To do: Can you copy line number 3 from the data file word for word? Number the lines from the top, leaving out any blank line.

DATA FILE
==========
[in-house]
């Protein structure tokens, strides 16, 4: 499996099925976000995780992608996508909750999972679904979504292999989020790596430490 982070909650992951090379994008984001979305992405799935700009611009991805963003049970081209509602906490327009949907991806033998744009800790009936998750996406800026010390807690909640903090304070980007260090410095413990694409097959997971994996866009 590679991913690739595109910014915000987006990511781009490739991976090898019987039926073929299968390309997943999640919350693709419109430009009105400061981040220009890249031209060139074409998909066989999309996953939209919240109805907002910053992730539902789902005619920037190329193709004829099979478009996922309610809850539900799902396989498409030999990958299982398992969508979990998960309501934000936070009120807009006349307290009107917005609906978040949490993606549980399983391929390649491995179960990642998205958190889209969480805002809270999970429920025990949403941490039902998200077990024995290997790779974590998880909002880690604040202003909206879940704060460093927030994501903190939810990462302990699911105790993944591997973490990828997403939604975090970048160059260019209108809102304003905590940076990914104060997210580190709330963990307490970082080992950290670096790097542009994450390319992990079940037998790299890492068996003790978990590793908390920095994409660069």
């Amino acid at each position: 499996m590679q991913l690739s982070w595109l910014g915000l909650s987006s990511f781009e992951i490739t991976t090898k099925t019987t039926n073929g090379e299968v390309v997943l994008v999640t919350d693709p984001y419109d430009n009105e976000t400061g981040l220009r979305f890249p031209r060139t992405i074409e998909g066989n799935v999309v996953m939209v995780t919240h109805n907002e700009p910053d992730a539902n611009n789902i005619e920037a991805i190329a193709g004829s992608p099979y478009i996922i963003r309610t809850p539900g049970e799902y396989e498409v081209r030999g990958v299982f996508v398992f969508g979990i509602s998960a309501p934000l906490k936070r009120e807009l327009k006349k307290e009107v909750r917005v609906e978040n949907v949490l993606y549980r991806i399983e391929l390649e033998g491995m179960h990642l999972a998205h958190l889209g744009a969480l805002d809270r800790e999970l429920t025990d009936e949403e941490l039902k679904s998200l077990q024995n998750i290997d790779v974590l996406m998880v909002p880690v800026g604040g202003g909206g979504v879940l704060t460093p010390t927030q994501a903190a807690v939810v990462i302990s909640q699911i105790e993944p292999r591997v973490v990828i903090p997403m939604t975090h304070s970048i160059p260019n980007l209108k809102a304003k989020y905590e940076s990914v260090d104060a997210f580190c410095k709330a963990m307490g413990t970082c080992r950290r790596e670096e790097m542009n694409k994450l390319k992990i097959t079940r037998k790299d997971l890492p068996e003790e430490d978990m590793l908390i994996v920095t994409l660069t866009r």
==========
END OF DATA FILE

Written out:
């Amino acid at each position: 499996m590679q991913l690739s982070w595109l910014g915000l909650s987006s990511f781009e992951i490739t991976t090898k099925t019987t039926n073929g090379e299968v390309v997943l994008v999640t919350d693709p984001y419109d430009n009105e976000t400061g981040l220009r979305f890249p031209r060139t992405i074409e998909g066989n799935v999309v996953m939209v995780t919240h109805n907002e700009p910053d992730a539902n611009n789902i005619e920037a991805i190329a193709g004829s992608p099979y478009i996922i963003r309610t809850p539900g049970e799902y396989e498409v081209r030999g990958v299982f996508v398992f969508g979990i509602s998960a309501p934000l906490k936070r009120e807009l327009k006349k307290e009107v909750r917005v609906e978040n949907v949490l993606y549980r991806i399983e391929l390649e033998g491995m179960h990642l999972a998205h958190l889209g744009a969480l805002d809270r800790e999970l429920t025990d009936e949403e941490l039902k679904s998200l077990q024995n998750i290997d790779v974590l996406m998880v909002p880690v800026g604040g202003g909206g979504v879940l704060t460093p010390t927030q994501a903190a807690v939810v990462i302990s909640q699911i105790e993944p292999r591997v973490v990828i903090p997403m939604t975090h304070s970048i160059p260019n980007l209108k809102a304003k989020y905590e940076s990914v260090d104060a997210f580190c410095k709330a963990m307490g413990t970082c080992r950290r790596e670096e790097m542009n694409k994450l390319k992990i097959t079940r037998k790299d997971l890492p068996e003790e430490d978990m590793l908390i994996v920095t994409l660069t866009r």